THE STRAIGHT DOPE:
The most important part of any film is the end; That's where the filmmaker gets to reveal why they set out to tell that particular story in the first place. The very best endings, like those in Casablanca or The Godfather comment so sharply on the characters and their lives that they give the viewer a strong sense of closure. An ending like Night of the Living Dead can recontextualize everything that came before and suggest that the film was actually far deeper than it originally seemed. Even an ending like American Psycho that leaves the viewer with more questions than answers can be an unsettling, and yet still satisfying, experience.
The flip-side, of course, is the bad ending. A bad ending can easily kill a good movie, proving that it indeed was about LESS than it appeared. The ending of Boogie Nights, for example, was a direct rip off of Raging Bull, revealing that it was nothing more than a shallow exercise in image thievery.
Alfred Hitchcock always played fast and loose with the rules of ending his films (Just see North By Northwest for a strange and brave finale). By the time he reached the Sixties (his fifth decade of filmmaking), however, he was no longer quite on top of his game, and the ending of Topaz (1969), based on Leon Uris' best-seller, shows a filmmaker running out of ideas. Although the film itself, a complex and subtle journey through the international politics of the Cold War, is quite rewarding, the ending is so weak and lacking in any sort of excitement that it derails the film.
That is a real shame given the dense web
Hitchcock weaves up until that point: Spies
and traitors make up the cast in a story that
travels to Russia, Copenhagen, Washington,
New York, Cuba, and Paris. A mission to
photograph some secret Cuban-Russian documents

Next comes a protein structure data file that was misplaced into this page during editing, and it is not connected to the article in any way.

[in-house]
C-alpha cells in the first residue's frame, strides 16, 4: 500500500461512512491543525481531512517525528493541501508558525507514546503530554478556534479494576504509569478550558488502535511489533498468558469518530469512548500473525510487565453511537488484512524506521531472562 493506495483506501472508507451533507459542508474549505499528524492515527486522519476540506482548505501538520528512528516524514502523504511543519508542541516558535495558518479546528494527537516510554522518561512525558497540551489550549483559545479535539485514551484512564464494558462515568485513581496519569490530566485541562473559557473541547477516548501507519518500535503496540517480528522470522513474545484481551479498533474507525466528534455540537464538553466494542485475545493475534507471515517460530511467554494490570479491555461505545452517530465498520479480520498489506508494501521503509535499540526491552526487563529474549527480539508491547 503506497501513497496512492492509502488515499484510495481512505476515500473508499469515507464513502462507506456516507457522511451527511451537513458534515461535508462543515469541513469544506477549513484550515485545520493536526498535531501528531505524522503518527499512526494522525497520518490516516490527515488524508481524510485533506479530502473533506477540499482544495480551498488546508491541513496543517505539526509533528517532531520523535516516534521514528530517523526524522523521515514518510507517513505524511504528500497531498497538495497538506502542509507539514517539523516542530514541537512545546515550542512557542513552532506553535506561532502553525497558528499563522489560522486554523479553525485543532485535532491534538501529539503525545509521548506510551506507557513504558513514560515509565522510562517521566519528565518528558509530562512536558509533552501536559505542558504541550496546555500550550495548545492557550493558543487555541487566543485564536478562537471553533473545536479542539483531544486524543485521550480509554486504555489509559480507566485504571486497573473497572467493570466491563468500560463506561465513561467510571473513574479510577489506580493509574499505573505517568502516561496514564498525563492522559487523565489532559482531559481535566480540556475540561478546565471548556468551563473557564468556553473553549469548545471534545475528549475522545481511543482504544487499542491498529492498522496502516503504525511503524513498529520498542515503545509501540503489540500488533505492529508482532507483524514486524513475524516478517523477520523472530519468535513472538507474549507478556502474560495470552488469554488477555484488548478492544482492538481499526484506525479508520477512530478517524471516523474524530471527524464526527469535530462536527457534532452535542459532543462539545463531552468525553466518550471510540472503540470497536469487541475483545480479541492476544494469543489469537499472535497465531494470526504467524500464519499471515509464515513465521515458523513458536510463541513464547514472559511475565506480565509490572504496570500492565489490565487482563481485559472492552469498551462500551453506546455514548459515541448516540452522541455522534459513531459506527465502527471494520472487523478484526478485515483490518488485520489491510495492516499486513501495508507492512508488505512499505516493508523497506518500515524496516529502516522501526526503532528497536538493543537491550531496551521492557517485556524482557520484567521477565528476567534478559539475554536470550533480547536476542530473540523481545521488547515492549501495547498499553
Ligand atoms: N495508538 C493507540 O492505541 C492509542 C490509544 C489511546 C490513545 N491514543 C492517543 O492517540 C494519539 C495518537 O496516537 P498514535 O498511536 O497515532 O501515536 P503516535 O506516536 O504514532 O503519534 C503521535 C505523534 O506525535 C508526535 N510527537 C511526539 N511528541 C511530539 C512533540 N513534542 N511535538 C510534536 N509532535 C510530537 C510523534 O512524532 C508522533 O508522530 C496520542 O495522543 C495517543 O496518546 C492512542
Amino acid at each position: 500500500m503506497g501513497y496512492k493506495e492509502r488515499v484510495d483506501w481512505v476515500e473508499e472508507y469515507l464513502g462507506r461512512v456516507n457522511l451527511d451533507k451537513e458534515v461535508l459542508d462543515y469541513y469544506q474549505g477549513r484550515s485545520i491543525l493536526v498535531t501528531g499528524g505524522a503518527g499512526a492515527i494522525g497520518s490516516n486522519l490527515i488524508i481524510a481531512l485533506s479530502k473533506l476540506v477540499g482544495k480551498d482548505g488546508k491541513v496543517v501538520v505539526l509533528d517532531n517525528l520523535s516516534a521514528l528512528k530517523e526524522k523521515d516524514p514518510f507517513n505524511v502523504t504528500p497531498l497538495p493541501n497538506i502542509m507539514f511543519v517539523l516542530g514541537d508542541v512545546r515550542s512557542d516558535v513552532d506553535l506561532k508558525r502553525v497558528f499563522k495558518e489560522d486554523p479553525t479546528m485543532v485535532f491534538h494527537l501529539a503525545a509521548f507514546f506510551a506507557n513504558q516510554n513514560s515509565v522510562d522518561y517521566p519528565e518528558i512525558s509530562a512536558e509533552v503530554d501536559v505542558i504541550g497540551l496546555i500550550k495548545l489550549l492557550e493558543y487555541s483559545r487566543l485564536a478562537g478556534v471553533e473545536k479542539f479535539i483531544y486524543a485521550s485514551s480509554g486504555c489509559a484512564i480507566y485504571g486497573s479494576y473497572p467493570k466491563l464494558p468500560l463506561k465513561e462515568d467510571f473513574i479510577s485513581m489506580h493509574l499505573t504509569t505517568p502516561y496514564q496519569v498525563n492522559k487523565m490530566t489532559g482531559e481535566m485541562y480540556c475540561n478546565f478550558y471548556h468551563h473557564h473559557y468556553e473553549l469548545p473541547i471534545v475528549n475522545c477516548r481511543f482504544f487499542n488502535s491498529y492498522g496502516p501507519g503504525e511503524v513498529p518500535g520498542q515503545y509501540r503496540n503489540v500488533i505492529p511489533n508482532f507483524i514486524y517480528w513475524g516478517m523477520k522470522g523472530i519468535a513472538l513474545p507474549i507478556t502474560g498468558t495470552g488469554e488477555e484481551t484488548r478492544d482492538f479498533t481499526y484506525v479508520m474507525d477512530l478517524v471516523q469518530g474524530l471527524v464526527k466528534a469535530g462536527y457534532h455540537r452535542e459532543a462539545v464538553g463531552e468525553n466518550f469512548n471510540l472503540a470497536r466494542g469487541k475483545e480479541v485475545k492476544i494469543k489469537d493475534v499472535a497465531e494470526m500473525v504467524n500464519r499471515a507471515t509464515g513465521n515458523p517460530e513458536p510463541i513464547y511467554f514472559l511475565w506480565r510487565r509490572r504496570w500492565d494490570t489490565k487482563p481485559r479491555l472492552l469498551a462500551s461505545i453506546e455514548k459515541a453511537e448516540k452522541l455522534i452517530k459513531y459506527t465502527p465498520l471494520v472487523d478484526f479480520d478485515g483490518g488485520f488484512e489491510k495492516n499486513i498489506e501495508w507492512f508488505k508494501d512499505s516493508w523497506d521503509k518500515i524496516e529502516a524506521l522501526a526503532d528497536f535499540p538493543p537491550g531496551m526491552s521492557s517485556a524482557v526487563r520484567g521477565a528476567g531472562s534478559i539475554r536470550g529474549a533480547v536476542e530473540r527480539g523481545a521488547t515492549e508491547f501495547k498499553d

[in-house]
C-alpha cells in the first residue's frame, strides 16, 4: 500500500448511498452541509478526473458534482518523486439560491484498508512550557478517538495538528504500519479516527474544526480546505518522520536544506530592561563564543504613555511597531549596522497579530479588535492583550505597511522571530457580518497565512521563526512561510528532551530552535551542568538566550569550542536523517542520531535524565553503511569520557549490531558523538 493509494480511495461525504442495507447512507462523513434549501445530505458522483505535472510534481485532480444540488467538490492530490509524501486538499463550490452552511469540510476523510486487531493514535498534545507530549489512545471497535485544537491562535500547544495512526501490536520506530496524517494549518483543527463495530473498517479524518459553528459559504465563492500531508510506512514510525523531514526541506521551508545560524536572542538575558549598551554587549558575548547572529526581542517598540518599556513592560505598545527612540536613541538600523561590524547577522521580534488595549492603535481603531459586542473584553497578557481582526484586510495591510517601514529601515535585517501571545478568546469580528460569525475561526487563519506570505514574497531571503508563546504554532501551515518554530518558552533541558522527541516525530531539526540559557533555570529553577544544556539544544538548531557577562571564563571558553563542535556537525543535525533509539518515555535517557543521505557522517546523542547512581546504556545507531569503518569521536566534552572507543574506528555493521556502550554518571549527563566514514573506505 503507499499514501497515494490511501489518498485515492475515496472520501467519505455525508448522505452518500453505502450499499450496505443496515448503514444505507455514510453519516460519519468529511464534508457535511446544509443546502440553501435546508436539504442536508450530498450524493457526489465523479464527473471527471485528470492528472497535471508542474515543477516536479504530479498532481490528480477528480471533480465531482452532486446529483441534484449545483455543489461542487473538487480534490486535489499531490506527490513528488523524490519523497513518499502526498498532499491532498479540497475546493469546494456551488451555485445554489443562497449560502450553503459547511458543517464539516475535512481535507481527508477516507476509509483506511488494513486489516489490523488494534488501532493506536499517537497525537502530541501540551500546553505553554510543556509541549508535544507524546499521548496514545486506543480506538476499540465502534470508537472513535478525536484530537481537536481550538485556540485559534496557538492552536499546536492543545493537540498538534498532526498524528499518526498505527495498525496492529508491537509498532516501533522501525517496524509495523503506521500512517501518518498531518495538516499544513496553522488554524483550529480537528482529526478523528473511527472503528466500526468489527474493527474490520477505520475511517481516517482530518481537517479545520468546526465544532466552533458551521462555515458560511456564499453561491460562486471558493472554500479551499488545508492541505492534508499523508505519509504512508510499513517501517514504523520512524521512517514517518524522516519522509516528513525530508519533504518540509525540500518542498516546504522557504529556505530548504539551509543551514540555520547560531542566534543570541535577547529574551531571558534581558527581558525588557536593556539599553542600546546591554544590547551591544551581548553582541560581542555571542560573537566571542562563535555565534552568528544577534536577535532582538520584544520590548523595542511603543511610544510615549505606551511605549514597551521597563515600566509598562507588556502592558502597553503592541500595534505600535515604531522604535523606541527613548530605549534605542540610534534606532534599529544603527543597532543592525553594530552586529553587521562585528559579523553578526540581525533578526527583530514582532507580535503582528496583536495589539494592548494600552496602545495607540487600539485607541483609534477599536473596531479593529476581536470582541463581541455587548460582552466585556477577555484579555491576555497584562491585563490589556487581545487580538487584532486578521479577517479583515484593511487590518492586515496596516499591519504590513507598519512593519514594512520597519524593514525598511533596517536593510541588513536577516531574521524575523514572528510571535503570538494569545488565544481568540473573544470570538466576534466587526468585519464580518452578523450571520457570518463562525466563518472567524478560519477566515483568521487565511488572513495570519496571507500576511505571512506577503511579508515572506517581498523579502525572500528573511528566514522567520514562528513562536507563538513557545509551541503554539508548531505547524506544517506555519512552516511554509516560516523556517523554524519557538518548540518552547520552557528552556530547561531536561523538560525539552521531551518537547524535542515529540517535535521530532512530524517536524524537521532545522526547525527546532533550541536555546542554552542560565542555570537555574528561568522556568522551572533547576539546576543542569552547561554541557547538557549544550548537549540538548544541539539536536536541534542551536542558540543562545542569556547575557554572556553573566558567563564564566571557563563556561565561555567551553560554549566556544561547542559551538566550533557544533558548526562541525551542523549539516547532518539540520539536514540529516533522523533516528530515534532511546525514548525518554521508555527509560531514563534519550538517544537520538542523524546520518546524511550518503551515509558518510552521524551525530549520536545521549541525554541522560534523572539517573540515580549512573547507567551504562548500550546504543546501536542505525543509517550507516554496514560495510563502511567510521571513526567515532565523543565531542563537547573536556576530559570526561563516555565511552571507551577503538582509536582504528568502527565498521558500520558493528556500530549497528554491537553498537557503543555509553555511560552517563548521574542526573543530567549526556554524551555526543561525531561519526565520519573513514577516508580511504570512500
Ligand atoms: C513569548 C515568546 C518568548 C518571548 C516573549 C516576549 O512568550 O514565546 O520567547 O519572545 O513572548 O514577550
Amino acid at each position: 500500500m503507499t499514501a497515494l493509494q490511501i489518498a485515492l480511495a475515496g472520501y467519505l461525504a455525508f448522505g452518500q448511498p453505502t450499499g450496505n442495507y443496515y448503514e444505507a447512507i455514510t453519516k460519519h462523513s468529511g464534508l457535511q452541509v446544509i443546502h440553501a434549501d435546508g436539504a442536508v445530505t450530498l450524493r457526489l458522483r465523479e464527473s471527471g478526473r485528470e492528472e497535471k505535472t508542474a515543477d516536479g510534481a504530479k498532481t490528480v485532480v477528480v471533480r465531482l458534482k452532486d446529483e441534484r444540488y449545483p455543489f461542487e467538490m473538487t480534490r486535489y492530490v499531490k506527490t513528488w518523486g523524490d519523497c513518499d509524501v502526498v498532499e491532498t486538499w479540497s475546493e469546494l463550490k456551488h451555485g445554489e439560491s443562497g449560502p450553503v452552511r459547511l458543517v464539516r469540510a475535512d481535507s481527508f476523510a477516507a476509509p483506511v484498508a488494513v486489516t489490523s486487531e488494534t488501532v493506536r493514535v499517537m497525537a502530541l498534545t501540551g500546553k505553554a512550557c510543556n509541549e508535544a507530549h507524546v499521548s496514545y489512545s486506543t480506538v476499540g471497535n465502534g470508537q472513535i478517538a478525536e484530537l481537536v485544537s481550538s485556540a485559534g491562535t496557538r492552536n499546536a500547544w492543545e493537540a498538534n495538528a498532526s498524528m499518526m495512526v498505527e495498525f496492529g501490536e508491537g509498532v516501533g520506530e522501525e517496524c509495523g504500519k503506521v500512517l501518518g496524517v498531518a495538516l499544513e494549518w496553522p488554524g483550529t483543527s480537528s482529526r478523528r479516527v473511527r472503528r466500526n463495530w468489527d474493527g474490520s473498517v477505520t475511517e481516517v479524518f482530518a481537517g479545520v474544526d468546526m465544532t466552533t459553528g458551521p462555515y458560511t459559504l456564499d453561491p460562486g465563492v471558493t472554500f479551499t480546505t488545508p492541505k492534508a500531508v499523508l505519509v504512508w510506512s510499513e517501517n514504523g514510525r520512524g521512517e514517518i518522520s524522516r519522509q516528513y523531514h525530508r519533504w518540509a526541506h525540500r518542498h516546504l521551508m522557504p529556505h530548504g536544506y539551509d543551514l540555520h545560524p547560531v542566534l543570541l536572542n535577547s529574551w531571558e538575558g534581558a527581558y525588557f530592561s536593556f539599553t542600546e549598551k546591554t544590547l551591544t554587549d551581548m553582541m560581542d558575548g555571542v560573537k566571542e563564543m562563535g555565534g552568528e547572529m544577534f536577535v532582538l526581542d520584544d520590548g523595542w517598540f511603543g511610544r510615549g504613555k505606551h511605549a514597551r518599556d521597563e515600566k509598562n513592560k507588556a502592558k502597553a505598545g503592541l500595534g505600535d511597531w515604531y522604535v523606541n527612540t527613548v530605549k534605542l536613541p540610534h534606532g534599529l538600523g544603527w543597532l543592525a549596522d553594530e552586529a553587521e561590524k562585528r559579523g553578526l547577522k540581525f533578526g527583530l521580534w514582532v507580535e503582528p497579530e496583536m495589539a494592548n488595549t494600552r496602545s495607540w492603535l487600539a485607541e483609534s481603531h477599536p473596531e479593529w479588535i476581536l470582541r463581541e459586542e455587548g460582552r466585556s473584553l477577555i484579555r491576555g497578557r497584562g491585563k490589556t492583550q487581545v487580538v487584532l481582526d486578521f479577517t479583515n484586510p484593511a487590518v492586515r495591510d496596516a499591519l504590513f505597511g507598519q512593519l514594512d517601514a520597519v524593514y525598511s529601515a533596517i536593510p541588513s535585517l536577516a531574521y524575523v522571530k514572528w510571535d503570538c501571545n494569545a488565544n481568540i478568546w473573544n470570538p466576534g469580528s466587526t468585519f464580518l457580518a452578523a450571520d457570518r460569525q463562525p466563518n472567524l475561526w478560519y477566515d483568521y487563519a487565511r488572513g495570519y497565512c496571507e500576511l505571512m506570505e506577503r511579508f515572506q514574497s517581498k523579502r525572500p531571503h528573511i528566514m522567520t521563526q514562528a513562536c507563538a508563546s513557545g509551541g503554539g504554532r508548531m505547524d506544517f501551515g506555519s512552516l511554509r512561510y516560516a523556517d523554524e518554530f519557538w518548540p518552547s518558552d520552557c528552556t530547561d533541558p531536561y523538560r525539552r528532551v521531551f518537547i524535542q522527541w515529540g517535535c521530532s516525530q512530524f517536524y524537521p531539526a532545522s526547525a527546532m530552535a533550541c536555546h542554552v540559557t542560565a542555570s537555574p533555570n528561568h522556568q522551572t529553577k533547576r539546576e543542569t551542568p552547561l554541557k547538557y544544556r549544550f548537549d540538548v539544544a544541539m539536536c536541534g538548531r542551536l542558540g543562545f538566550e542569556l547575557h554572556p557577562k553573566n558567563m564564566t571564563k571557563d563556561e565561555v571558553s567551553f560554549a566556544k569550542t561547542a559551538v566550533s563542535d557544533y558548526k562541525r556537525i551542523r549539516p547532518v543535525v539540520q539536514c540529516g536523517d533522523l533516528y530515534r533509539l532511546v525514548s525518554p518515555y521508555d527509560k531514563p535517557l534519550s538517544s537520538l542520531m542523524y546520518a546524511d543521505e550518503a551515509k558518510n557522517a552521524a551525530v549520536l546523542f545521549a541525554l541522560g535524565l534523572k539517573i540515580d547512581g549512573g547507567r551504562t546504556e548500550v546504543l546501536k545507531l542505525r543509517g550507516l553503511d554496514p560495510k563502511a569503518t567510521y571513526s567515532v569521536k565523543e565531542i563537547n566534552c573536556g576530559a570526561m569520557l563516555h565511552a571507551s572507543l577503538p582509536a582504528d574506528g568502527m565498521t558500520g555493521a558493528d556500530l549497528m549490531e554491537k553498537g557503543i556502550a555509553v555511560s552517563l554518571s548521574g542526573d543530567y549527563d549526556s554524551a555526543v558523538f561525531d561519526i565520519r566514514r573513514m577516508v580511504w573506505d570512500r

in a Harlem hotel finds Hitchcock staging
some of his most audacious scenes.
He uses silence on a crowded street,
forcing the viewer to figure out what
is going on based on visuals alone (shades of Rear Window, but still thrillingly original). Another memorable scene comes in Cuba when Castro's right hand man discovers the leader of the underground movement, who also happens to be his lover. Hitchcock cuts to a gorgeous overhead shot at just the right moment and creates one of the most memorable images of his career.
And yet it all leads up to that damn ending. A film that covers a lot of interesting territory ends up being about absolutely nothing. You get the sense that the ending is severely compromised (and a look at the supplements proves that). Topaz is certainly worth a look, especially for Hitchcock fans, and it contains some absolutely classic moments, but the bewildering ending, which David Letterman might describe as "a long, long walk to find out the store's closed," marks this film as a lesser effort from a master director.
The video is good, on par with other recent Universal Hitchcock releases, although not as pristine as the renovated Rear Window. It is anamorphic (although the package says that it isn't), and the picture is sharp and the colors as clear. Hitchcock's color designs are always sophisticated and this print reproduces them well.
The audio is Dolby Digital 2.0 Mono and serves the film well. Again, Hitchcock's sound design is subtle but complex and the transfer does it justice. Subtitles are available in English, Spanish, and French. For some reason on my disc the subtitles were set to automatically start in Spanish, so each time I popped in the disc I had to switch them off.
Once again a generous set of extras are included. Another fine half-hour piece by Laurent Bouzereau features critic Leonard Maltin discussing the highs and lows of Hitchcock's career and of Topaz. He speaks frankly of the problems with the film and narrates two alternate endings for the film, one that was originally used and scrapped due to negative comments at a test screening, and one that was ultimately used for the theatrical release, a sort of Ed Wood-ian editing chop job. All three endings are also featured on their own. I guess the version that appears on the film presented on the DVD is a middle version. The original ending (the one rejected by testers) is by far the best and most exciting, although it is completely implausible. This seems to have been a movie that couldn't find an appropriate ending.
A trailer is included, as are still screens containing bios, production notes, storyboards, and production photos.
Other Hitchcock reviews:
A flawed film, Topaz still deserves a look from Hitchcock fans and fans of political intrigue. The characters are complex and many of the scenes have a sense of being about far more than the facts of the plot. If not for the ending this might have been considered a true classic.
Jamaica Inn / Rich and Strange
The Trouble with Harry
Alfred Hitchcock Presents Vol. 2
Alfred Hitchcock Presents Vol. 3
Alfred Hitchcock Presents Vol. 4
Gil Jawetz is a graphic designer, video director, and t-shirt designer. He lives in Brooklyn.
E-mail Gil at firstname.lastname@example.org